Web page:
- Published: January 25, 2022
- Updated: January 25, 2022
- Level: Undergraduate
- Language: English
- Downloads: 26
DWI Legally, there is nothing which can stop the FTC from creating regulations which reduce or increase the power of individual media providers. The FTC simply has to give a new ruling to create a new regulation which can significantly alter the American media related landscape (CommonCause. org, 2008). Although such regulations can be challenged in the courts of law, the process of their creation is unlikely to be stopped and it is only after the fact that someone can act and reverse the decision to make the regulation active. On the other hand, there are quite a few ethical concerns which come into play as the ruling is being created, demanded or even considered. These ethical concerns can guide the actions of DWI in their official and unofficial position on any step taken by the FCC to allow the same company to control more media sources in a geographical location.
The first ethical concern for DWI is to be utilitarian in its ethics to provide the best possible service to society. However, since society also includes the competitors of the company it would be difficult to apply utilitarian ethics to the company and ethical egoism appears to be a more realistic approach. In this approach the company has to do what it thinks will be the most beneficial course of action for the stakeholders of the company which includes the investors, the shareholders, the employees as well as the consumer.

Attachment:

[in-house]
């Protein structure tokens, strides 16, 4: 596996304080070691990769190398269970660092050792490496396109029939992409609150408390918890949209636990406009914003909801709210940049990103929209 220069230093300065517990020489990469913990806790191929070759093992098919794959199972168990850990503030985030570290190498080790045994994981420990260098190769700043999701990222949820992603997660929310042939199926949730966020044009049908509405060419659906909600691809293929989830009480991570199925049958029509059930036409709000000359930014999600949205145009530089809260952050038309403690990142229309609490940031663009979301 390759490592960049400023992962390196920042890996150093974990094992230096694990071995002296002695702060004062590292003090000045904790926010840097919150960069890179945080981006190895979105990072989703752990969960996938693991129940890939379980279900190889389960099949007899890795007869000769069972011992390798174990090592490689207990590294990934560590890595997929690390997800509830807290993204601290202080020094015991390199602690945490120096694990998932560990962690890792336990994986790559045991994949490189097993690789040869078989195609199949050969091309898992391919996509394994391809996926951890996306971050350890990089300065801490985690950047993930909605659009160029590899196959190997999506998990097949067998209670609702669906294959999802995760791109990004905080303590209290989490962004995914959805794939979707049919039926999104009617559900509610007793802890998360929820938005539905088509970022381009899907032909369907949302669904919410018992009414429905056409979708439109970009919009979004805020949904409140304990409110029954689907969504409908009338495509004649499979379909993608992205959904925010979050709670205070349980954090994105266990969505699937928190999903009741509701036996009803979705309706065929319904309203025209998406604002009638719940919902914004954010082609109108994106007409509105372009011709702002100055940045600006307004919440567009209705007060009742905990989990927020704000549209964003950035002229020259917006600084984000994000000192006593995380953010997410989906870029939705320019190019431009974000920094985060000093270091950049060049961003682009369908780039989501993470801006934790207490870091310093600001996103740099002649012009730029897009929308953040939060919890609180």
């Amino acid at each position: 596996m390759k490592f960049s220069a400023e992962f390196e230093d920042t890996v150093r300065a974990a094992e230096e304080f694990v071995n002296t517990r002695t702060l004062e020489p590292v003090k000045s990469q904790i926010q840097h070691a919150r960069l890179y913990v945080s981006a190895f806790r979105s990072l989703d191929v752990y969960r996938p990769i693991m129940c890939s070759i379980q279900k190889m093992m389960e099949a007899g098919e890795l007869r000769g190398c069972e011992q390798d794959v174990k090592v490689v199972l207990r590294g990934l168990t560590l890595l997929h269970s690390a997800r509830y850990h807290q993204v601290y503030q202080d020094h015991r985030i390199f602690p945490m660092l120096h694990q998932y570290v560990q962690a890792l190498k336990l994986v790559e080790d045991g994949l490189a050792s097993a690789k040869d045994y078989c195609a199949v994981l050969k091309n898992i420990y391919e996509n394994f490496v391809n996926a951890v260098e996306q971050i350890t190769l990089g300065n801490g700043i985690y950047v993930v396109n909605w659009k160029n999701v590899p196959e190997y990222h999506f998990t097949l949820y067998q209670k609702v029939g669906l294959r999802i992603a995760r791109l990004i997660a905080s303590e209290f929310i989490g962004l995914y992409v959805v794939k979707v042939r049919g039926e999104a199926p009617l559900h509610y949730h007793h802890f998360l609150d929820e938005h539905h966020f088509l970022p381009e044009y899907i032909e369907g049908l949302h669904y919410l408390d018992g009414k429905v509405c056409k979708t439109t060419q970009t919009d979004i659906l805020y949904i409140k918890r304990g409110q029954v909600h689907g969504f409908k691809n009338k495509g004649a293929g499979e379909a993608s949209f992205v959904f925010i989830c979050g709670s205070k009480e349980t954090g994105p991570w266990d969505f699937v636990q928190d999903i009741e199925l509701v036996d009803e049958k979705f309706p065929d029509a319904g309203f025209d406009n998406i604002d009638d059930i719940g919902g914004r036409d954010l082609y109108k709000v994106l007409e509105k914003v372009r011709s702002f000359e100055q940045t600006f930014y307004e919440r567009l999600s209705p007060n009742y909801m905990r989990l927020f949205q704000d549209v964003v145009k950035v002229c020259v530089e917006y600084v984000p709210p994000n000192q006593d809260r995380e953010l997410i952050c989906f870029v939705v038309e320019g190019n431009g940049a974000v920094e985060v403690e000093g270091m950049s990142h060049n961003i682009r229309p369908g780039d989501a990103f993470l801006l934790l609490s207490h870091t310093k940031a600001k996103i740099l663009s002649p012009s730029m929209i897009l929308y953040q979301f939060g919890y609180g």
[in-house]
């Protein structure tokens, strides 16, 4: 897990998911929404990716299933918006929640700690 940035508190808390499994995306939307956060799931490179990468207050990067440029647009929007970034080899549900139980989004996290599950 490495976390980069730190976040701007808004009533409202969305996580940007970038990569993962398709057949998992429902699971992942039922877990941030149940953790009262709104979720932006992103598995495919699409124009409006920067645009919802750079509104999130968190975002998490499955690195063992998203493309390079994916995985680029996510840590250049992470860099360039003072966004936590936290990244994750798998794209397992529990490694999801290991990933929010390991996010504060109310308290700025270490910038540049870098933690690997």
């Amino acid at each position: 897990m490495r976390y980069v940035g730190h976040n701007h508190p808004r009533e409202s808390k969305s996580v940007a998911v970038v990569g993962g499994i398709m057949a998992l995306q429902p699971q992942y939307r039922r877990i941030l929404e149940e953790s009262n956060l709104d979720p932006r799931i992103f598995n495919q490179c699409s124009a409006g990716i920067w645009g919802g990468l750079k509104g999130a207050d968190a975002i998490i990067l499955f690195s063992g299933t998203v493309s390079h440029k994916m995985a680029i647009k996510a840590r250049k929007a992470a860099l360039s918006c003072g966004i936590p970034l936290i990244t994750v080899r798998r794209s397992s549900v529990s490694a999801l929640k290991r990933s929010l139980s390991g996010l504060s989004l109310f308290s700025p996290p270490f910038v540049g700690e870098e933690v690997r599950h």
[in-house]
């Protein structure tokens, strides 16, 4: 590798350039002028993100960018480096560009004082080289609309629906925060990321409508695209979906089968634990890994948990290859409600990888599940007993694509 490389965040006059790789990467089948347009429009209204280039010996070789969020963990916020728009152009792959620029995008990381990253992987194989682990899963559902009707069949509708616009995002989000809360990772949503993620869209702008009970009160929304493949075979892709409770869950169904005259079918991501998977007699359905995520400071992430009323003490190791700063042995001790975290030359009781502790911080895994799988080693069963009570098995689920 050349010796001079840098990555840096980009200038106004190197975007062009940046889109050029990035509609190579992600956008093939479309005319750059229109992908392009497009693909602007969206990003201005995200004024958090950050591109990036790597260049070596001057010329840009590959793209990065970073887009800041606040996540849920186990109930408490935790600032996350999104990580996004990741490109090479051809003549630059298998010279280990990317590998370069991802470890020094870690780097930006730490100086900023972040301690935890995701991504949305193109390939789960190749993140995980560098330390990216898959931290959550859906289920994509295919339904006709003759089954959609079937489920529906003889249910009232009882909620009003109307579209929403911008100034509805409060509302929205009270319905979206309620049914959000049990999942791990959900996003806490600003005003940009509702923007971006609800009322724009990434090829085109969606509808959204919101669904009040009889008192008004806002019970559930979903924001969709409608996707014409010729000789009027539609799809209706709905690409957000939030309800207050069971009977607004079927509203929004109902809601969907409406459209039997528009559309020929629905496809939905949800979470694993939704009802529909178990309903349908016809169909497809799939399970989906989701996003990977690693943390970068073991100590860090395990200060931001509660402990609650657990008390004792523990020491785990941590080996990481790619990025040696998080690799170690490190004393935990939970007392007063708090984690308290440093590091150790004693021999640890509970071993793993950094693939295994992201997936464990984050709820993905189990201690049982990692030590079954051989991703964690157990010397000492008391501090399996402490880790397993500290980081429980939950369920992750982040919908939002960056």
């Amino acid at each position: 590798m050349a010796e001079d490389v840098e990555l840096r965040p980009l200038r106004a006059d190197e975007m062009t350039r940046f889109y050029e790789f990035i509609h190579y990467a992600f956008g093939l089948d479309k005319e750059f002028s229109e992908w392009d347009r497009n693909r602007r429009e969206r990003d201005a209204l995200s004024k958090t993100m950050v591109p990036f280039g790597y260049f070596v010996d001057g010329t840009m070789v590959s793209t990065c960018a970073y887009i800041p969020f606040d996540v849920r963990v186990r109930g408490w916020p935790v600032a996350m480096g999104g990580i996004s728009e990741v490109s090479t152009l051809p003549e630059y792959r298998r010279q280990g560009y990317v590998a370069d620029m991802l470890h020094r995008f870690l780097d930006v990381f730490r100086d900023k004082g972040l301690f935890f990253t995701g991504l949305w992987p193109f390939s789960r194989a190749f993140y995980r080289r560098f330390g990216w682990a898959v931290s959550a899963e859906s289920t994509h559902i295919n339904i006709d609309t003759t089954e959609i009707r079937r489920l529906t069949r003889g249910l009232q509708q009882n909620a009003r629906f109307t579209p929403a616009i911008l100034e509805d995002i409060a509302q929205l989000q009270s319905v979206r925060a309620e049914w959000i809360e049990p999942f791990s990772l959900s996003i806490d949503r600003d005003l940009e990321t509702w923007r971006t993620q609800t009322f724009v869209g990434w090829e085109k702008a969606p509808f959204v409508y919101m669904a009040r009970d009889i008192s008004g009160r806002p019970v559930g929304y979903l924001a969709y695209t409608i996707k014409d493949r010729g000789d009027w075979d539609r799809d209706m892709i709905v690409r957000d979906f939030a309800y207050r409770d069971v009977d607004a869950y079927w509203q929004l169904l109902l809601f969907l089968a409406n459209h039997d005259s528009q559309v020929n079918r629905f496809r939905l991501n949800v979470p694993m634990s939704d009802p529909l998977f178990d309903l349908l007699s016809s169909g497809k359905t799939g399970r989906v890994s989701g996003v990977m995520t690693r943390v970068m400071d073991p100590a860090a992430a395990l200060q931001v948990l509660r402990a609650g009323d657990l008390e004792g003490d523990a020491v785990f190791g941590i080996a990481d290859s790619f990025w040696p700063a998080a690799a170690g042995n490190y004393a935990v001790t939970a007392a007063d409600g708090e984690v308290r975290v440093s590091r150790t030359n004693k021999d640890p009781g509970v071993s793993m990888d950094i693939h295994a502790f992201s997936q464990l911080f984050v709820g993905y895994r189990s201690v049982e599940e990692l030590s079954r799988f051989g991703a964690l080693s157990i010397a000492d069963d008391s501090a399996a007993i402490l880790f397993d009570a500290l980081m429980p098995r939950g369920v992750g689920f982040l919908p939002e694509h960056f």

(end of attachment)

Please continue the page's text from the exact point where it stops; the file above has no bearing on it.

One method of doing that would be for the company to maximize its profits which can be done if it controls more of the media in a given location. Companies such as Viacom and Disney are doing exactly the same since it would be profitable for them to control a large share of a given market (Turner, 2004). If DWI is similar in size and market positioning to these companies it should take the same approach as taken by the other large firms and support the plans for allowing one company to control a greater share of the media business in a geographical area.
However, since ethical egoism demands that DWI look out for its own best interest, if DWI does not have a media business as large as Disney or Viacom, it should seek to protect its business interests through going against the plans of the larger companies. In fact, the company should be quite vocal about smaller companies being pushed out of business with giants strong arming them and also talk to anyone who is willing to listen about the media situation. Further, to prevent the situation from developing, DWI could also bring the attention of the people to the fact that control over the media by a single company would mean that the information sources for the people would be limited and that could lead to disinformation and a disservice to the public at large.
In conclusion, it is certainly not an easy position for DWI to be in since there are issues that have to be understood with regard to how the business could get the maximum benefit while remaining an ethical company and not straying outside the legal guidelines which are applicable. However, the business reasons for supporting or going against the demands of the larger companies should guide the ethical principles under which DWI is supposed to operate because ethical egoism is the best way for DWI to make ethical decisions.
Turner, T. 2004, ‘ My Beef With Big Media’, [Online] Available at: http://www. washingtonmonthly. com/features/2004/0407. turner. html
CommonCause. org. 2008, ‘ Media Consolidation’, [Online] Available at: http://www. commoncause. org/site/pp. asp? c= dkLNK1MQIwG&b= 192086
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